Want to help? Write a letter to the Port of San Diego in support of local commercial fisheries and sustainable seafood. Go here.  


Jordyn, holding 2 San Diego species, red sea urchin and red crab, is from a San Diego fishing family.

While it is still early in the planning process, it is important that we let the Port (and City and County) know now that San Diego wants to support a thriving commercial fishing industry by keeping Tuna Harbor solely as a working fishing harbor. One of the early draft alternatives presented by Protea for Tuna Harbor shows a mixed use harbor, combining fishing with another yacht club. This would reduce the number of slips and total space allocated to fishermen, and create unsafe conditions with little room to maneuver boats and allow for daily boat traffic. Plus, “Creating a mixed-use marina conflicts with the Port Master Plan which delineated this area, among others to commercial fisheries,” says Halmay. The preliminary plan also reduces the size of the on-site processor and sets it back from the water behind retail stores and a taco shop. “Santa Monica Seafood provides vital services to the fishermen: ice, loading dock, crane, etc. We need these things to operate and keep our seafood fresh.” While this plan is only one of several draft alternatives, it reveals the extent to which commercial fishing could again be reduced in San Diego. Setting commercial fishing as a priority in San Diego needs to happen now.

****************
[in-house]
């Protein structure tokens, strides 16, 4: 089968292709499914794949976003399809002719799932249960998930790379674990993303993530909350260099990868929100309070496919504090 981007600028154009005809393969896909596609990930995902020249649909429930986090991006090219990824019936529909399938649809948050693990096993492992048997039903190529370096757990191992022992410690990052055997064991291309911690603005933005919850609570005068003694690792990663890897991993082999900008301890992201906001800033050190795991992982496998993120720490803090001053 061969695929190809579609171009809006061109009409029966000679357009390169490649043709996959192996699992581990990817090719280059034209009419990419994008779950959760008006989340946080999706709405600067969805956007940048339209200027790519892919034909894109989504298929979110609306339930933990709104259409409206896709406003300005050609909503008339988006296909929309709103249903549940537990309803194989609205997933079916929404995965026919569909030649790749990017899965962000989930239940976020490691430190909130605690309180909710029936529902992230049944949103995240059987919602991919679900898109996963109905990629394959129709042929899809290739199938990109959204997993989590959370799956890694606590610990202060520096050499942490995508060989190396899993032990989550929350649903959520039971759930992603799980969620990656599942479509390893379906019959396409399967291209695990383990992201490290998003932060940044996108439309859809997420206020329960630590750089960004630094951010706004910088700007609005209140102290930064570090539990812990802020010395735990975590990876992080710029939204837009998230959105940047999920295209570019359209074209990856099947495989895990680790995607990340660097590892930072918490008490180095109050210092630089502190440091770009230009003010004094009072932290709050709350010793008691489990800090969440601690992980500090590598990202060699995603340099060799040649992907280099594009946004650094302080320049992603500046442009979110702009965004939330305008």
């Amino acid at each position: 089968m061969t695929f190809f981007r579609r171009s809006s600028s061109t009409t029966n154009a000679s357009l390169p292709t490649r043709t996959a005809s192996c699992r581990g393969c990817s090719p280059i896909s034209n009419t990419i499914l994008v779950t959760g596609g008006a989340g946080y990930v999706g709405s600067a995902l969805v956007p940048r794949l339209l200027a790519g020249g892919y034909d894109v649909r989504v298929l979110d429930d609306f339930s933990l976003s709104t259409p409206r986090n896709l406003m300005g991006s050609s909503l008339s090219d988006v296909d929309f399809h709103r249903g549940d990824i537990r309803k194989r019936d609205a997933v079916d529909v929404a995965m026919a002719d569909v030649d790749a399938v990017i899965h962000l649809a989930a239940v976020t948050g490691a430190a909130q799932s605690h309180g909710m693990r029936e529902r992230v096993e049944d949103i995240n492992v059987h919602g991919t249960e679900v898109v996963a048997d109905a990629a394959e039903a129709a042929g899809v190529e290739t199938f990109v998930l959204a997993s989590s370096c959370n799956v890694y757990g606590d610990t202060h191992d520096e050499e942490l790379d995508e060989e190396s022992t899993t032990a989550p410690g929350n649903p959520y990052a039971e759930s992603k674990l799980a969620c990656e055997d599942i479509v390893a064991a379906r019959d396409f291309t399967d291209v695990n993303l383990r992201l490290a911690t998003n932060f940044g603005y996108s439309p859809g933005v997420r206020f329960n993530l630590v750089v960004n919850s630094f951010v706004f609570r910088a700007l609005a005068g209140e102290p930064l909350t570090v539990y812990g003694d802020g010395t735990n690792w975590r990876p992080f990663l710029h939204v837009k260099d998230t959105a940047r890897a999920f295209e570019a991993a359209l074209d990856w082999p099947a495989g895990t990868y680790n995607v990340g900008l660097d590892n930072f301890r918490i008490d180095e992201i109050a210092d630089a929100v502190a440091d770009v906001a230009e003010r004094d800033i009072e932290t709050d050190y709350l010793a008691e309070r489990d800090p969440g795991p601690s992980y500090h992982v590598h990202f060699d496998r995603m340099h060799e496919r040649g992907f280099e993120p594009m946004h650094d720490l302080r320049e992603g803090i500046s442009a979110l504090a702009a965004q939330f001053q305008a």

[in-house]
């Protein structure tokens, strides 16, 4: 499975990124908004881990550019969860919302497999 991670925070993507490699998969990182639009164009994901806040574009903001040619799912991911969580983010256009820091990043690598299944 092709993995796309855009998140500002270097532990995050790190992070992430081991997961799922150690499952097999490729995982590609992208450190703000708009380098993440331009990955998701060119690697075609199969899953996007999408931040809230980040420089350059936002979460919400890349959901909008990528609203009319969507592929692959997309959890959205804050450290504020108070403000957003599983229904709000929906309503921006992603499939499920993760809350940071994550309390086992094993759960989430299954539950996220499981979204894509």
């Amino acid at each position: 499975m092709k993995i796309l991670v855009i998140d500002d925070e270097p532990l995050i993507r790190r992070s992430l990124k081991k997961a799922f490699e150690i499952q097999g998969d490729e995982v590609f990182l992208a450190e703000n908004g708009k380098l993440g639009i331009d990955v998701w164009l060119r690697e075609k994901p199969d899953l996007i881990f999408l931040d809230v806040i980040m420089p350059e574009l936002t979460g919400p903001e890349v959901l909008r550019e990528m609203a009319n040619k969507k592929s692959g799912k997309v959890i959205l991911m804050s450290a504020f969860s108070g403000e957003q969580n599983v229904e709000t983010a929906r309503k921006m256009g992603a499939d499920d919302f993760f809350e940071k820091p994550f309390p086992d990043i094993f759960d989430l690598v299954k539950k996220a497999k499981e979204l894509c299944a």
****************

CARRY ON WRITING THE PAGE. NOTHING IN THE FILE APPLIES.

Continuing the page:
Local red sea urchin, or uni, a delicacy harvested in local waters.

At the 2nd meeting in September, facilitated by Dr. Theresa Talley of SeaGrant California, stakeholders chose Mike Conroy, of the American Albacore Fishing Association, to Chair future meetings. They also presented their vision of Tuna Harbor, which is a single use harbor for commercial fishing vessels only, including necessary infrastructure like cranes, squid pump, freezer and net mending space plus, signage illustrating San Diego’s fishing history and present, and an open-air fishermen’s market. The vision maintains Santa Monica Seafood and their infrastructure, as well. All intended to support the current and likely future local fishery.